Acute Trauma Pain Multimodal Therapy


Original Date: 05/2013 | Supersedes: 09/2017 | Last Review Date: 01/2020
Purpose: To employ an evidence-based approach to multimodal pain management that improves overall outcomes, patient satisfaction, pain management, and patient functional status while minimizing opioid-related adverse events and decreasing length of stay.


When ordering multimodal pain therapy, please use the Trauma Acute Pain Management Multiphase MPP (in Orders>Surgery>Trauma Surgery). Consider patient’s age, allergies, weight, renal/hepatic function, surgical procedures, injuries and prior opioid use when choosing an opioid dose.  Dosage adjustments should be determined by patient’s response.

Multimodal therapy should be initiated in the ED and continued through hospital course and after discharge.

Multimodal Regimen to be Ordered Upon Admission for Background Pain:

  • Acetaminophen 1000 PO every 6 hours.
    • IV formulation should be used in patients in bowel discontinuity or who are not tolerating PO intake
  • Naproxen 500 mg PO every 12 hours (contraindicated in patients with eGFR <30 mL/min)
  • Gabapentin 300 mg PO every 8 hours (200 mg once daily for eGFR <30 mL/min)
  • Lidoderm 5% topical Patch, Apply for 12 hours on, then 12 hours off daily

As Needed Opioids to be Ordered Upon Admission for Breakthrough Pain:

  • For Moderate pain (pain score 4-6):
  • Tramadol 50 mg tab PO q 6 hours PRN pain score 4-6, or
  • Oxycodone (immediate-release) 5 mg tab PO q 4 hours PRN pain score 4-6
  • For Severe pain (pain score 7-10):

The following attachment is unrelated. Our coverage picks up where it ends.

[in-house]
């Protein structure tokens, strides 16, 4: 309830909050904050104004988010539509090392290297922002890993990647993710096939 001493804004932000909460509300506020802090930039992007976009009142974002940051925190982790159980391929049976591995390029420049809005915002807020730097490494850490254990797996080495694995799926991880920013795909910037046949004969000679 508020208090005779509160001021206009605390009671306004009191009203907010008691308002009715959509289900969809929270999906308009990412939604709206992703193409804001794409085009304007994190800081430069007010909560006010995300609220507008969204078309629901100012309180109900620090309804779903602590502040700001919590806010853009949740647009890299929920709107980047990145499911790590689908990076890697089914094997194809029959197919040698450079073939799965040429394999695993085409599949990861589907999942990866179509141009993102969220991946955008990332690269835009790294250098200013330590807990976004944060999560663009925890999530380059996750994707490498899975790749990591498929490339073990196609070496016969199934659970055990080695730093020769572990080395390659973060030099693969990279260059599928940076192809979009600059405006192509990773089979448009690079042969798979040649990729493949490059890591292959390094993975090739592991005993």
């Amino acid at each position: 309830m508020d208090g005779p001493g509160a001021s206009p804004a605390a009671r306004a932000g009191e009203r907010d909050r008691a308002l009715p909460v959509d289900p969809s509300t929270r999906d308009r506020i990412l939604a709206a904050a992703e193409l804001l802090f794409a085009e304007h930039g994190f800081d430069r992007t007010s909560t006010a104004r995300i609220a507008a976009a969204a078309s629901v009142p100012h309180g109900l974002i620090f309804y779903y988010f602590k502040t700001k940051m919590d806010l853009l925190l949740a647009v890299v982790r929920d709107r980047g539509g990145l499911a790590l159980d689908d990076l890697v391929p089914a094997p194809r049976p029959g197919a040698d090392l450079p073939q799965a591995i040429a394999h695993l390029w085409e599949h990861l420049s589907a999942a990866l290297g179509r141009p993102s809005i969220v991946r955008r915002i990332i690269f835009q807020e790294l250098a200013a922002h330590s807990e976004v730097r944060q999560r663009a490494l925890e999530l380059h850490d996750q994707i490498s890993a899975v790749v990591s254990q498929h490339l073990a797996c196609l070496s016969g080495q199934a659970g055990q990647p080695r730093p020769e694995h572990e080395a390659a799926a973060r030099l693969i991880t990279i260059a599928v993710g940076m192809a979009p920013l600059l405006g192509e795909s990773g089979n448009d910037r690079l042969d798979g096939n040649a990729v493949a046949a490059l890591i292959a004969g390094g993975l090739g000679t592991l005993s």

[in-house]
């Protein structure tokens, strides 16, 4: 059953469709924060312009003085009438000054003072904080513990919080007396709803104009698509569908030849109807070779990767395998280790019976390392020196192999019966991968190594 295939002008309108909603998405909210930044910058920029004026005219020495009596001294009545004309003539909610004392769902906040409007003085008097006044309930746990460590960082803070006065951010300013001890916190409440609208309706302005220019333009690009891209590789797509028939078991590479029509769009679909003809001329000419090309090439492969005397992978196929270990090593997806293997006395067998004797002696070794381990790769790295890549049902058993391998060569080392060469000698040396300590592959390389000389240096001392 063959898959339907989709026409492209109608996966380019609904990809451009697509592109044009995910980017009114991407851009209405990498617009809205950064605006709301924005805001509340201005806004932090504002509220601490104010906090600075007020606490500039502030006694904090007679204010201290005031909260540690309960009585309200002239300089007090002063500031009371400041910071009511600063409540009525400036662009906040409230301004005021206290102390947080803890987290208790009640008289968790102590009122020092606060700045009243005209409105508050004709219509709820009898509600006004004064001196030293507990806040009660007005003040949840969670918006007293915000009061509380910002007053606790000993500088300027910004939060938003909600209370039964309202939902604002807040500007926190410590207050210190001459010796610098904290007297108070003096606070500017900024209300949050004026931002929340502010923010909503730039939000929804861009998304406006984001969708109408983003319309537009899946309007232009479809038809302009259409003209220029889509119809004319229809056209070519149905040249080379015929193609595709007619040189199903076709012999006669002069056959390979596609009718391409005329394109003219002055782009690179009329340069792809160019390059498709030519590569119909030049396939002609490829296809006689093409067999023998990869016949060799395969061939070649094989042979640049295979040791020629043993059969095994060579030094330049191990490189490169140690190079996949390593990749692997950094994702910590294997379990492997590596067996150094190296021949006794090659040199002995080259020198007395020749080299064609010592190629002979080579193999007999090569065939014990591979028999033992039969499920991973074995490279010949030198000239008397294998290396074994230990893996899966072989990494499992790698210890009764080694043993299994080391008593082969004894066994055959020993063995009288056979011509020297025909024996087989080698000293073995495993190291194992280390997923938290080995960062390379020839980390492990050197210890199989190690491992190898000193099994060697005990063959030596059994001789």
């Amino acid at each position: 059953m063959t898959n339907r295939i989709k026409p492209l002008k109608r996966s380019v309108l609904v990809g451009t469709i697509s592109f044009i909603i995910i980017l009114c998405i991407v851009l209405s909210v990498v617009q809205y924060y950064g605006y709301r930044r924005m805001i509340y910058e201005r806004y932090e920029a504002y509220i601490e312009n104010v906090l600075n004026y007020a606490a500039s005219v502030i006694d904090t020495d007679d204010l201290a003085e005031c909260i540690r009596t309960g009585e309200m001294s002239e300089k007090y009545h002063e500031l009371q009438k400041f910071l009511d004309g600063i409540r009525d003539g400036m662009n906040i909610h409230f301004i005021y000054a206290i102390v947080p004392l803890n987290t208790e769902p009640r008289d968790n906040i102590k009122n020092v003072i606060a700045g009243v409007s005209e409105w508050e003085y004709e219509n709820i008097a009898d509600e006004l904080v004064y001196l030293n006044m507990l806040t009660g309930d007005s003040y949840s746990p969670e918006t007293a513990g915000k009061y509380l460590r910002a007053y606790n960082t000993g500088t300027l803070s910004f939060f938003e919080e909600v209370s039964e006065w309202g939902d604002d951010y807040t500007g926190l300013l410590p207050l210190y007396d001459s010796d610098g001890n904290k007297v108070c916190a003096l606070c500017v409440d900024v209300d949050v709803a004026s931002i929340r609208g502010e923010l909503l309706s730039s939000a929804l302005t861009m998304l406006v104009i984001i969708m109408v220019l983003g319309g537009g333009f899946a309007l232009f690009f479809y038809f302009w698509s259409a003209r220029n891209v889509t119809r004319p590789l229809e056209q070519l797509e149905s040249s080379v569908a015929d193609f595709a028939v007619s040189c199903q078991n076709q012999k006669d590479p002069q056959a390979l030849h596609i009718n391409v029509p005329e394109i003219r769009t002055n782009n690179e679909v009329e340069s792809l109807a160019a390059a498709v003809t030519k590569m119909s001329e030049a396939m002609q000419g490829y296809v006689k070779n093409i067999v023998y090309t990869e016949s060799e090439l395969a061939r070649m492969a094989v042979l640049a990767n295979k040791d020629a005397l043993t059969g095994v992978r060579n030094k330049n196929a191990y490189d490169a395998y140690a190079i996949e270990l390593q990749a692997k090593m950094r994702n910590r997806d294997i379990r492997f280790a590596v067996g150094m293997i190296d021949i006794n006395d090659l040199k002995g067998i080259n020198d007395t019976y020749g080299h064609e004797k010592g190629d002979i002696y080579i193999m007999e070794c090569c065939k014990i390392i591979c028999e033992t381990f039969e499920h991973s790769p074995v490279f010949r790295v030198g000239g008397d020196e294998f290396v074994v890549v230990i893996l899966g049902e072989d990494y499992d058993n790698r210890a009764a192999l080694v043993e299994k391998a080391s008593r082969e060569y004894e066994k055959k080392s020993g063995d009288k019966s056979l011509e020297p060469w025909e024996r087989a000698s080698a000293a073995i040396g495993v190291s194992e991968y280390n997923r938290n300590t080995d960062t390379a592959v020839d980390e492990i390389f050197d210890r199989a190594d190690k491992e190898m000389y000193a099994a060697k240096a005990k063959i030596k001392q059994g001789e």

• Tramadol 100 mg tab PO q 6 hours PRN pain score 4-6, or
  • Oxycodone (immediate-release) 10 mg PO q 4 hours PRN pain score 7-10

For Severe pain (pain score 7-10) and NOT responding to oral therapy:

  • Re-assess patient for potential missed injury or impending complication (e.g. compartment syndrome of an extremity)
  • Consider:
    • APMS consult for regional block (see below)
    • Ketamine IV drip
      • Dose: initial bolus of 0.1 to 0.5 mg/kg (by physician), followed by 0.1 to 0.25 mg/kg/hr continuous infusion.
      • Patients on lidocaine or ketamine drips must be in ICU or IMU (not available for floor patients)
    • Lidocaine IV drip
      • Dose: 20 mcg/kg/min – no titration
      • Child C cirrhosis is not a contraindication; use with caution.
      • Contraindication: heart failure with EF < 20%.
      • Patients on lidocaine or ketamine drips must be in ICU or IMU (not available for floor patients)
    • Scheduled opioids:
      • Methadone 5 mg PO q 8 hours
      • Oxycodone Extended Release 10 mg PO q 12 hours
        • Must be swallowed; cannot be crushed and maintained the sustained release properties.
      • One-time rescue medications:
        • HYDROmorphone 0.5 mg IV q 4 hours PRN severe pain
        • Fentanyl 50 mcg IV q 1 hour PRN severe pain (ICU/IMU)

Medications Information:

(Central Prostaglandin Inhibitor)

Choose ONE:

  • Acetaminophen 1000 mg PO every 6 hours.
    • Do not exceed 4000 mg every 24 hours.
    • If <50 kg: 75 mg/kg/day max dose, divided in 4 doses.
    • Liver disease patients
      • MELD <15, Child class A or B – standard acetaminophen regimen
      • MELD >15, Child C – Begin normal regimen. Check serum acetaminophen level 3 hours after 3rd Adjust acetaminophen dosage as indicated. Target level <30.
    • Limit IV route x 24 hours unless specific indication exists

(NSAID COX Inhibitor)

  • Ketorolac 30 mg IV once, either in trauma bay or upon admission if not previously administered.
    • Hold in all patients if eGFR <30 mL/min.
    • Hold in patients with a traumatic brain injury (TBI) unless cleared by Neurosurgery.
    • May administer IM if IV route unavailable.
  • Naproxen 500 mg PO every 12 hours (hold in all patients if eGRF < 30 mL/min) to follow celecoxib.

(Gabapentinoid)

  • Gabapentin 300 mg PO every 8 hours thereafter
    • Consider continuing pregabalin for certain indications:
      • Neuropathic pain responsive to pregabalin
      • Strongly consider in spinal cord injury patients.